# Set Theory - Counting - Binomial Coefficient - Factorials

1. Jul 24, 2013

### reenmachine

1. The problem statement, all variables and given/known data

A department consists of 5 men and 7 women.From this department you select a committee with 3 men and 2 women.In how many ways can you do this?

2. Relevant equations

Since the "overall set" (the entire department) is composed of both men and women and each has a specific number in the committee , I think I have to split it in half.

I pick 3 men out of 5 men and pick 2 women out of 7 women so:

$\binom{5}{3} \cdot \binom{7}{2} = \frac{5!}{3!(5-3)!} \cdot \frac{7!}{2!(7-2)!} = \frac{5!}{3!2!} \cdot \frac{7!}{2!5!} = \frac{120}{6 \cdot 2} \cdot \frac{5040}{2 \cdot 120} = \frac{120}{12} \cdot \frac{5040}{240} = 10 \cdot 21 = 210$

So 210 ways to form the committee of 3 men and 2 women from the department consisting of 5 men and 7 women.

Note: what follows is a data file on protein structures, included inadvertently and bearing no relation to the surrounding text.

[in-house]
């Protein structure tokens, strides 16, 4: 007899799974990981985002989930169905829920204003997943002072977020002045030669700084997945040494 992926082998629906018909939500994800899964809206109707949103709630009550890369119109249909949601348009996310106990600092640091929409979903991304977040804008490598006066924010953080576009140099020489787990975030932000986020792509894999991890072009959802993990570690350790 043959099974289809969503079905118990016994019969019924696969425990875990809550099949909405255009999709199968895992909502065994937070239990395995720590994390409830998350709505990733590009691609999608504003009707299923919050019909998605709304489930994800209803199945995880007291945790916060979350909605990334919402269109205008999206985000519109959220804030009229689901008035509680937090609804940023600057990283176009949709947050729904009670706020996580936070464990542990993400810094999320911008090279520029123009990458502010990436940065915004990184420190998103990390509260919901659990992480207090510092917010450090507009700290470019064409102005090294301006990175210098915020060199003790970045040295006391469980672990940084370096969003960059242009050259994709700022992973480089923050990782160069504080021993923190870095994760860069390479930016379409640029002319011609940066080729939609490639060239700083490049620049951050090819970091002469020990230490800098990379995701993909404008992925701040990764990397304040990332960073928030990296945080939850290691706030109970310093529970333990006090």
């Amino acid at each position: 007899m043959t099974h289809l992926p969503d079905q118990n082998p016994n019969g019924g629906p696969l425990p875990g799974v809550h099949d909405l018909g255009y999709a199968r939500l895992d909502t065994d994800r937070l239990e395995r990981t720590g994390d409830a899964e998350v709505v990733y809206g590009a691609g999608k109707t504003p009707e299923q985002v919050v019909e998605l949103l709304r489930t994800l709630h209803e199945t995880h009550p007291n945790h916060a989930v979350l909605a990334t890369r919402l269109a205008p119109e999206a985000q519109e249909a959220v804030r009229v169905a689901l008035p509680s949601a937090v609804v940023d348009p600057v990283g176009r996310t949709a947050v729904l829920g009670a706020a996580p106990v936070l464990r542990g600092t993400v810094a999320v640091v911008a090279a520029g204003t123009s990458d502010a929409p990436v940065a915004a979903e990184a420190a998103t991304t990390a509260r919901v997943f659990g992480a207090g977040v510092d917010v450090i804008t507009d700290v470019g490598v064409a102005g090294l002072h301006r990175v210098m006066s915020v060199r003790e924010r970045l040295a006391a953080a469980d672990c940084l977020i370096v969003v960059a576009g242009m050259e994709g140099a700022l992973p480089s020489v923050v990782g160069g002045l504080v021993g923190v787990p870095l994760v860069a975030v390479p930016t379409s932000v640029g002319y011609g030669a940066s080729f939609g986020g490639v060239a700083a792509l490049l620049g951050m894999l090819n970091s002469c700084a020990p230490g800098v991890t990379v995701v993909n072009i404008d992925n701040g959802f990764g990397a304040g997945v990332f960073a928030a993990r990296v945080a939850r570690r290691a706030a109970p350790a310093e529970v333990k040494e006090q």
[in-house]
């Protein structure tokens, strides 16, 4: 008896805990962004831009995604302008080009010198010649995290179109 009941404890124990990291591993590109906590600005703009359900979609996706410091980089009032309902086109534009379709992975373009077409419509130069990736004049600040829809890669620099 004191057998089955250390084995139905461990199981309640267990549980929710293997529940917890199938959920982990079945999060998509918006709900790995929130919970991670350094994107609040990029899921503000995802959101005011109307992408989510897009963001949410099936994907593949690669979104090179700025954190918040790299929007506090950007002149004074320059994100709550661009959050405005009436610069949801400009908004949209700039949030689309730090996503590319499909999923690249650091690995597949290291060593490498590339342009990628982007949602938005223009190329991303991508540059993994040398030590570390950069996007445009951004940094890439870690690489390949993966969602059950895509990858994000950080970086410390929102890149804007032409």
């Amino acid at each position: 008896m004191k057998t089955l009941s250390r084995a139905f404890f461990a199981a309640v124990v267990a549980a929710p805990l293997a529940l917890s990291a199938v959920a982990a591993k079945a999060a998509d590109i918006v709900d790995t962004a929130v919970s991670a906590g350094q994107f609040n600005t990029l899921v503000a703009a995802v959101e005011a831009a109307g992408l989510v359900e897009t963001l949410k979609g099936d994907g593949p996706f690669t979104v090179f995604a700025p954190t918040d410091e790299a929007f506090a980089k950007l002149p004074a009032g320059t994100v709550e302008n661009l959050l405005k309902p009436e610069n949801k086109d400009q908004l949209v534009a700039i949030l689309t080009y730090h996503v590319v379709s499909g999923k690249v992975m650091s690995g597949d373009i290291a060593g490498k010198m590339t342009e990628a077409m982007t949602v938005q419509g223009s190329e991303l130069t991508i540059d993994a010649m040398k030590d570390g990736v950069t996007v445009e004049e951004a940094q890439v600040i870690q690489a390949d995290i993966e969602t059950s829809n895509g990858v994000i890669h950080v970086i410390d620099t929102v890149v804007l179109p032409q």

thoughts on this?

thank you!!!

2. Jul 24, 2013

### haruspex

Looks fine.

3. Jul 24, 2013

### reenmachine

Thank you!

4. Jul 25, 2013

### HallsofIvy

Staff Emeritus
Without "formulas", you can argue that there are 5 choices for the first man, then 4 choices for the second, and 3 choices for the third- so 5(4)(3)= 60 ways to choose 3 out of 5- in that particular order. Since order does not matter divide by the 3!= 6 ways of ordering three people: 60/6= 10. For the women, there are 7 choices for the first woman then 6 choices for the second- so 7(6)= 42 ways to choose 2 out of 7- again in that particular order. Divide by the 2 different orders to get 42/2= 21 ways to do this. Overall there are (10)(21)= 210 ways to do this.

(Typical sexism- there are more women than men in the department but fewer on the commitee!)

5. Jul 25, 2013

### reenmachine

very clear thank you!

Yeah I noticed the sexism when I read it :rofl: